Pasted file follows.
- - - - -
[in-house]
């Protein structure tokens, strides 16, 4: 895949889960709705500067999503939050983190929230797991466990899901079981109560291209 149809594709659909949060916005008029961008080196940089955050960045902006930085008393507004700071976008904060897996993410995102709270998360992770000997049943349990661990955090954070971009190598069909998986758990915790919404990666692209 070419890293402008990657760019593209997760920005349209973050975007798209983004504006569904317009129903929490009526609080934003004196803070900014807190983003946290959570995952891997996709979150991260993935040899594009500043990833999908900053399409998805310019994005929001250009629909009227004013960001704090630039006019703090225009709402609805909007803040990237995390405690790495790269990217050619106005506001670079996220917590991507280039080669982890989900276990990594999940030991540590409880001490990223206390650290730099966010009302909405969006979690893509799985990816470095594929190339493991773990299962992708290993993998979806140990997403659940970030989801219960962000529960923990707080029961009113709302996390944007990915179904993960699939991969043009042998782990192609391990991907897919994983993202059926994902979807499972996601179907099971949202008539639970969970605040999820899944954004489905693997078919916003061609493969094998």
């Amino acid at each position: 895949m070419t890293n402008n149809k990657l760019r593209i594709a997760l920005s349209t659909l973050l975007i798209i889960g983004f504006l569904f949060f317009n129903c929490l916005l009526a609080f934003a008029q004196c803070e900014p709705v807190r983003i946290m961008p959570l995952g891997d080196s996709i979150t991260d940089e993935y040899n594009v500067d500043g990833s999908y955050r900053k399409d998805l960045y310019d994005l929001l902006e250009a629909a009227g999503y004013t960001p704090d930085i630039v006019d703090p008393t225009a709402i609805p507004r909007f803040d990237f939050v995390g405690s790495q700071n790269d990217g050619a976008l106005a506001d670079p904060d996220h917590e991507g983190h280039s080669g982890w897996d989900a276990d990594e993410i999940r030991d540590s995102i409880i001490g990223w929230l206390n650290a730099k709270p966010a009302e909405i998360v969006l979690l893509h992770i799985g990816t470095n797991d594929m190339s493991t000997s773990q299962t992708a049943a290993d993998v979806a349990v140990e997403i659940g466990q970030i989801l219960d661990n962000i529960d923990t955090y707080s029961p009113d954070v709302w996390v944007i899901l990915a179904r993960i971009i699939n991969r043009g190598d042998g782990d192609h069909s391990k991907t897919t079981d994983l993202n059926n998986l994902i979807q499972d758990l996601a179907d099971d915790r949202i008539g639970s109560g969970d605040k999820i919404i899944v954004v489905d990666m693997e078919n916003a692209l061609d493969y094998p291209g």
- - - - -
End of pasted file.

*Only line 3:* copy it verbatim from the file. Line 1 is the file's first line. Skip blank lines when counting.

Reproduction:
């Amino acid at each position: 895949m070419t890293n402008n149809k990657l760019r593209i594709a997760l920005s349209t659909l973050l975007i798209i889960g983004f504006l569904f949060f317009n129903c929490l916005l009526a609080f934003a008029q004196c803070e900014p709705v807190r983003i946290m961008p959570l995952g891997d080196s996709i979150t991260d940089e993935y040899n594009v500067d500043g990833s999908y955050r900053k399409d998805l960045y310019d994005l929001l902006e250009a629909a009227g999503y004013t960001p704090d930085i630039v006019d703090p008393t225009a709402i609805p507004r909007f803040d990237f939050v995390g405690s790495q700071n790269d990217g050619a976008l106005a506001d670079p904060d996220h917590e991507g983190h280039s080669g982890w897996d989900a276990d990594e993410i999940r030991d540590s995102i409880i001490g990223w929230l206390n650290a730099k709270p966010a009302e909405i998360v969006l979690l893509h992770i799985g990816t470095n797991d594929m190339s493991t000997s773990q299962t992708a049943a290993d993998v979806a349990v140990e997403i659940g466990q970030i989801l219960d661990n962000i529960d923990t955090y707080s029961p009113d954070v709302w996390v944007i899901l990915a179904r993960i971009i699939n991969r043009g190598d042998g782990d192609h069909s391990k991907t897919t079981d994983l993202n059926n998986l994902i979807q499972d758990l996601a179907d099971d915790r949202i008539g639970s109560g969970d605040k999820i919404i899944v954004v489905d990666m693997e078919n916003a692209l061609d493969y094998p291209g």